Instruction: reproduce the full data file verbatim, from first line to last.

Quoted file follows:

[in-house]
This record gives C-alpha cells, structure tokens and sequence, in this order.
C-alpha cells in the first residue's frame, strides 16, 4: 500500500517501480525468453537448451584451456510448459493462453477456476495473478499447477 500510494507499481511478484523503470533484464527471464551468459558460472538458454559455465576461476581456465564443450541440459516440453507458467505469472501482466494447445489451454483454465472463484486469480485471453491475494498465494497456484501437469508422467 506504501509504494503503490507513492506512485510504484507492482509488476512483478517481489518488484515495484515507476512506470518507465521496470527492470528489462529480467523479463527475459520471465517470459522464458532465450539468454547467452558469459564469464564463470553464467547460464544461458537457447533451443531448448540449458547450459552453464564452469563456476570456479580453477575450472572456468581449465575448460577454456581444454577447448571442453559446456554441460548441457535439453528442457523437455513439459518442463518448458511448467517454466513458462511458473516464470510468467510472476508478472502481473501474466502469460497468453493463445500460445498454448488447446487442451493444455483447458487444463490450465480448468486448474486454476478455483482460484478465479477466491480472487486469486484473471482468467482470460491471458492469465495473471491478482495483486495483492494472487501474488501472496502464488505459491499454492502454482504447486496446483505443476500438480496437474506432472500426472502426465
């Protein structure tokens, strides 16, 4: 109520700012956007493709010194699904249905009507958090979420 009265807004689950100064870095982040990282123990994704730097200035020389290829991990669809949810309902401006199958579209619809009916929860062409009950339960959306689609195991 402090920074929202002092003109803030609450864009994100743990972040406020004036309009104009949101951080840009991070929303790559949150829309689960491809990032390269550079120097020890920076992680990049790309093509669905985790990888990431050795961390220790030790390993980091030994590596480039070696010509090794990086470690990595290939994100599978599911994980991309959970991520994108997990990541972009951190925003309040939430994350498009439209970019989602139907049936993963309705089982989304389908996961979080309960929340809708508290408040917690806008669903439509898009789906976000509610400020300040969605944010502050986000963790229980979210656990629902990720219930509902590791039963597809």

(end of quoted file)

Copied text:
[in-house]
This record gives C-alpha cells, structure tokens and sequence, in this order.
C-alpha cells in the first residue's frame, strides 16, 4: 500500500517501480525468453537448451584451456510448459493462453477456476495473478499447477 500510494507499481511478484523503470533484464527471464551468459558460472538458454559455465576461476581456465564443450541440459516440453507458467505469472501482466494447445489451454483454465472463484486469480485471453491475494498465494497456484501437469508422467 506504501509504494503503490507513492506512485510504484507492482509488476512483478517481489518488484515495484515507476512506470518507465521496470527492470528489462529480467523479463527475459520471465517470459522464458532465450539468454547467452558469459564469464564463470553464467547460464544461458537457447533451443531448448540449458547450459552453464564452469563456476570456479580453477575450472572456468581449465575448460577454456581444454577447448571442453559446456554441460548441457535439453528442457523437455513439459518442463518448458511448467517454466513458462511458473516464470510468467510472476508478472502481473501474466502469460497468453493463445500460445498454448488447446487442451493444455483447458487444463490450465480448468486448474486454476478455483482460484478465479477466491480472487486469486484473471482468467482470460491471458492469465495473471491478482495483486495483492494472487501474488501472496502464488505459491499454492502454482504447486496446483505443476500438480496437474506432472500426472502426465
């Protein structure tokens, strides 16, 4: 109520700012956007493709010194699904249905009507958090979420 009265807004689950100064870095982040990282123990994704730097200035020389290829991990669809949810309902401006199958579209619809009916929860062409009950339960959306689609195991 402090920074929202002092003109803030609450864009994100743990972040406020004036309009104009949101951080840009991070929303790559949150829309689960491809990032390269550079120097020890920076992680990049790309093509669905985790990888990431050795961390220790030790390993980091030994590596480039070696010509090794990086470690990595290939994100599978599911994980991309959970991520994108997990990541972009951190925003309040939430994350498009439209970019989602139907049936993963309705089982989304389908996961979080309960929340809708508290408040917690806008669903439509898009789906976000509610400020300040969605944010502050986000963790229980979210656990629902990720219930509902590791039963597809």